Did you know that North Carolina is home to six species of squirrels? Although we in the Raleigh area most often see our familiar Eastern Gray Squirrel, we actually have four of the six squirrel species here. Depending on where you are, folks in Raleigh can spot the Eastern Gray Squirrel (Sciurus carolinensis), Eastern Chipmunk (Tamias striatus striatus), Groundhogs (Marmota monax), or the Southern Flying Squirrel (Glaucomys volans). The state’s other two squirrel species, the Fox Squirrel (Sciurus niger) and the American Red Squirrel (Tamiasciurus hudsonicus), have smaller, restricted ranges in our state, either in the sandhills region (about an hour south and east of Raleigh) or in high elevation forests (such as near Boone), respectively. Each species of squirrel is unique in its preferred habitats, diets, and behavior.
Because the Southern Flying Squirrel is nocturnal and is the smallest squirrel species in the state, it is often referred to as the most common mammal that humans never see. At 8.5-9.5 inches long (including its tail), these tiny squirrels are elusive at best, but if you know where and how to look, you may notice signs that they are around. Southern Flying Squirrels can be found throughout North Carolina, living high in the trees of hardwood and mixed pine-hardwood forests where they will nest inside cavities or holes in the trees (which, you maybe can imagine, hard-working woodpeckers do not always appreciate). Unlike other squirrel species in the state, the Southern Flying Squirrel is almost exclusively arboreal, meaning they spend most of their time up in the trees. While their name implies that they have the ability to fly, they actually glide. Instead of the wings that flighted birds and bats have, flying squirrels use a specialized flap of skin, or membrane, called a patagium, which stretches from its wrists to its ankles and billows with air the way a parachute works for skydivers. By changing the angle and tension of this membrane, a flying squirrel can direct how it glides through the air and between trees. In fact, you could say flying squirrels have truly mastered the technique of gliding through the air as a way of travel, scampering up a tree before jumping out and heading towards the next tree. The longest ever recorded glide from a flying squirrel was measured at 200 feet long!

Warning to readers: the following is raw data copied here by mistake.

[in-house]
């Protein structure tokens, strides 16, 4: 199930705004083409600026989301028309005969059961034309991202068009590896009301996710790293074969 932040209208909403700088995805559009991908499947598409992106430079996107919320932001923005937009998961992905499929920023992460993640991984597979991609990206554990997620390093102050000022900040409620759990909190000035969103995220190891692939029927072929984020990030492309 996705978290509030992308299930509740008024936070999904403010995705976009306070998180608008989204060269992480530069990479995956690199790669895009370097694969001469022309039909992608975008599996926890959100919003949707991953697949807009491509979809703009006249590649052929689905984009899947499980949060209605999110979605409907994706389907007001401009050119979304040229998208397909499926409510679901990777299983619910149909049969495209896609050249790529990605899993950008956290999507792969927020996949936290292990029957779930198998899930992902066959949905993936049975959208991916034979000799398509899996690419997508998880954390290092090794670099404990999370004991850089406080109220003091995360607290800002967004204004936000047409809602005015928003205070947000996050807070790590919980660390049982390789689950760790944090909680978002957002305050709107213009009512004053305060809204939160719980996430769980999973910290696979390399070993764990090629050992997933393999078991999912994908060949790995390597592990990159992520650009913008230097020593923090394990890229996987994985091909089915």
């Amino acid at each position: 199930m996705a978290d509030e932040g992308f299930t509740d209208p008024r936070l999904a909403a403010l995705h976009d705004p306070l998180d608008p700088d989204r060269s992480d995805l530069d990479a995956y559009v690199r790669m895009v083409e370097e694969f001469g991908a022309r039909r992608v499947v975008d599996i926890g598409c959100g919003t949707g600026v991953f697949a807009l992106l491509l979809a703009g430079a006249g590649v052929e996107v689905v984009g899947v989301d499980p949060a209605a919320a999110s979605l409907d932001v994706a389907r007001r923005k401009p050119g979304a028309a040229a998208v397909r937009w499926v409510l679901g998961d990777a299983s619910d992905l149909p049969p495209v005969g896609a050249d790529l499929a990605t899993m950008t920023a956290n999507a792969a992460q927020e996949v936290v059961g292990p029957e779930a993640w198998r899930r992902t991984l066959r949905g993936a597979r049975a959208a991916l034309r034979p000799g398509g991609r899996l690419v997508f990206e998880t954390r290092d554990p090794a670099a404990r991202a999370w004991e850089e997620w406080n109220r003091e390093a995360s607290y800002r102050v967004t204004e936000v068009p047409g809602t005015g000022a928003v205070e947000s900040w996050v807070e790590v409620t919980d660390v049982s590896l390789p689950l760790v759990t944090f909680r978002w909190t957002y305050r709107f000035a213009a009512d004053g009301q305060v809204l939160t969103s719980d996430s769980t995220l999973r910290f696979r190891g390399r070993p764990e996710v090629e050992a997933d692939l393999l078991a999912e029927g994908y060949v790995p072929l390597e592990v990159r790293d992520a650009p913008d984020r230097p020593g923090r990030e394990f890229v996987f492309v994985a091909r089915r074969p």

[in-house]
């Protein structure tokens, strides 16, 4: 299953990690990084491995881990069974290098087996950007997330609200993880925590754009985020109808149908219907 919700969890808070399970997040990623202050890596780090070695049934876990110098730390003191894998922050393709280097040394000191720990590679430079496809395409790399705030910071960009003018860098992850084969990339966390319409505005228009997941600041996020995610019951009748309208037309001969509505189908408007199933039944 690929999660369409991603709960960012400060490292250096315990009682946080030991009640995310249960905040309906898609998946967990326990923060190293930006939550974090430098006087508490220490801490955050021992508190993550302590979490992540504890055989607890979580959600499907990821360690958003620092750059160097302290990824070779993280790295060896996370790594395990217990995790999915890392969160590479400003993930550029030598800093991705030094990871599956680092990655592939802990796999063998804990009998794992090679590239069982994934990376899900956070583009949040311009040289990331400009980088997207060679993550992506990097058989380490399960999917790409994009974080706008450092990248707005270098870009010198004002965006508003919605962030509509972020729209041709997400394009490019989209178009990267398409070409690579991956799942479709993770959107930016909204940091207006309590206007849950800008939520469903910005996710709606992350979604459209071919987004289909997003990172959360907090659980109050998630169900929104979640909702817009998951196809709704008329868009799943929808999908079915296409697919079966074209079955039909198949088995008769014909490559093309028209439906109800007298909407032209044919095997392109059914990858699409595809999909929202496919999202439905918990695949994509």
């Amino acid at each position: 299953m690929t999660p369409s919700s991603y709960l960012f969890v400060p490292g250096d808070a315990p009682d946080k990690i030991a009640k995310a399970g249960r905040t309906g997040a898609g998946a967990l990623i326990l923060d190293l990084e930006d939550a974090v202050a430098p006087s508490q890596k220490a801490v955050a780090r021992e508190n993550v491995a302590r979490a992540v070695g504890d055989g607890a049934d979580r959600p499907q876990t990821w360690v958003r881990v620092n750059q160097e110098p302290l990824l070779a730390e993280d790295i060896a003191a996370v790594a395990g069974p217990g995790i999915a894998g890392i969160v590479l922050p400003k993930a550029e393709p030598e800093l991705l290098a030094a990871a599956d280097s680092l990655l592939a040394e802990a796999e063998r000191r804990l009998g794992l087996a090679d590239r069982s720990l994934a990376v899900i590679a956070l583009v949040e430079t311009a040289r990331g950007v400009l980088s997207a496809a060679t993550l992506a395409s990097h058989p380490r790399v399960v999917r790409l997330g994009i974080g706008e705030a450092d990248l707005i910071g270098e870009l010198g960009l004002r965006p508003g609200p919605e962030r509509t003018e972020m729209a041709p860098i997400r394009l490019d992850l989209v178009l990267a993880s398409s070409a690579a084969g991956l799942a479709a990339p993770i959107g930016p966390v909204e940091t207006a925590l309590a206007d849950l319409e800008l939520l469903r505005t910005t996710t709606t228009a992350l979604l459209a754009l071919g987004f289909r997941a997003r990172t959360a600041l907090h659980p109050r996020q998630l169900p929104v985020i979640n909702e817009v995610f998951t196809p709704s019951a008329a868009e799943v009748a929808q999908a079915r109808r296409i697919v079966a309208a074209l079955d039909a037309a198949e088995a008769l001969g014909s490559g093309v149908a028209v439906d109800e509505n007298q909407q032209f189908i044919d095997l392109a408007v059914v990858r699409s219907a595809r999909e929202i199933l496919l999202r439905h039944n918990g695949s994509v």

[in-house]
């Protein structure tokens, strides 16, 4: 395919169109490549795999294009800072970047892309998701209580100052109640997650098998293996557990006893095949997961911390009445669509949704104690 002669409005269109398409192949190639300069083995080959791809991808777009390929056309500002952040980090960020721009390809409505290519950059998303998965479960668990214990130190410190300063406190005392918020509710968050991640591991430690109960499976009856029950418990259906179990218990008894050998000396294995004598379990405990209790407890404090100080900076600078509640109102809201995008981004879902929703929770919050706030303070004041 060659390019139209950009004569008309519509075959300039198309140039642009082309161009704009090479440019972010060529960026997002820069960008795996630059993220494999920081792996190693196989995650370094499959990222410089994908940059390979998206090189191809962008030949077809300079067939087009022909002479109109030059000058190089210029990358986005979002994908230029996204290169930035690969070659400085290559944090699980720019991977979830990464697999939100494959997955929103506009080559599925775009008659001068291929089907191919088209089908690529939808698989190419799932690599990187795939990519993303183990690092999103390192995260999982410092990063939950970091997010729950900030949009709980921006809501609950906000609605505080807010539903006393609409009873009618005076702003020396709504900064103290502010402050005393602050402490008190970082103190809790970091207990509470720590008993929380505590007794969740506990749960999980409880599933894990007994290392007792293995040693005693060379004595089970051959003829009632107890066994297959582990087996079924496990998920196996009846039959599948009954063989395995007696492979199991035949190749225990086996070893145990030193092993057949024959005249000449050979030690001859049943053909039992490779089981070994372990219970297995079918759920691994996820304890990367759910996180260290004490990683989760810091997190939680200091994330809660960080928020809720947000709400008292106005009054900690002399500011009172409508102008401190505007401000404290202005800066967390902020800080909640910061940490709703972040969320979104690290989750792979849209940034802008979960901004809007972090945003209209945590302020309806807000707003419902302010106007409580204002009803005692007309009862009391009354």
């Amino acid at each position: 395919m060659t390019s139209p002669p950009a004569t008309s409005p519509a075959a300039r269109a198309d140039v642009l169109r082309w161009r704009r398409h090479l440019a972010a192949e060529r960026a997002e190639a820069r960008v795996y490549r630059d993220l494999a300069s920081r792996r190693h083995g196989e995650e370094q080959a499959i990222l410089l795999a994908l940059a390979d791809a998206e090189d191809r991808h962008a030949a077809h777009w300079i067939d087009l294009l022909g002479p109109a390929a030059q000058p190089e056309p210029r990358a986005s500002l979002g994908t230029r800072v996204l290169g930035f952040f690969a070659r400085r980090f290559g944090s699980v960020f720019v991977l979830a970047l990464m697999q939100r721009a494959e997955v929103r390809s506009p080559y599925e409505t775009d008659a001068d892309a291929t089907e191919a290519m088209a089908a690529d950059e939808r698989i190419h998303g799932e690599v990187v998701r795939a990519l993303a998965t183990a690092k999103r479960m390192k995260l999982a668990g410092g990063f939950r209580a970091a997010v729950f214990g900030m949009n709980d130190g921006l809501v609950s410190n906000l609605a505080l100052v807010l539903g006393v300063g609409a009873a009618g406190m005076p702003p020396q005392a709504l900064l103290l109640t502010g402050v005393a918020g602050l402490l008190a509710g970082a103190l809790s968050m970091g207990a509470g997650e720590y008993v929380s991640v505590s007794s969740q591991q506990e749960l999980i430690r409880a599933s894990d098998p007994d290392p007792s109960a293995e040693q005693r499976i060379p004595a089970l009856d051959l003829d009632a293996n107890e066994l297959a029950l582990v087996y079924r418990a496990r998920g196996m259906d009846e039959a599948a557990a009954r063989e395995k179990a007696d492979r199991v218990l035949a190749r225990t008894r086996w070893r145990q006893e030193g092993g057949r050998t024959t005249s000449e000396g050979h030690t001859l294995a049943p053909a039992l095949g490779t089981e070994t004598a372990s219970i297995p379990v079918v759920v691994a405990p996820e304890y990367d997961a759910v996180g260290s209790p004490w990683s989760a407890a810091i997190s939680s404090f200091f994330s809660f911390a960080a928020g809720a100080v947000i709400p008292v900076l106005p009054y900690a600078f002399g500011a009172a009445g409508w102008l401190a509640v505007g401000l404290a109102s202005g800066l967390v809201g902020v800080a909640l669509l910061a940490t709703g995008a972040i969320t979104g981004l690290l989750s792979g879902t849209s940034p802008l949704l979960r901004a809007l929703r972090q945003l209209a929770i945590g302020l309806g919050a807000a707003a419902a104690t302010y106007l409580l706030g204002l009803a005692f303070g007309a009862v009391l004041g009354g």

But why spend so much time and energy just gliding about? While we may think it's just for fun, the squirrel’s gliding is one way for them to reach their food source or their home. These squirrels are omnivores, like most people, meaning they eat plants and animal protein (meat). These squirrels often eat seeds, nuts, fungi, fruit, and insects, but Southern Flying Squirrels have the most meat-eating diet of any squirrel species in the state. Southern Flying Squirrels supplement their diet with eggs, small birds, and even freshly dead animal meat. The diversity in their diet allows this species to survive and thrive in many different habitat types from the mountains to the coast in our state. When not gliding around searching for its next meal, a flying squirrel may be searching for a cavity in a tree or going back to its own nest to cart for young.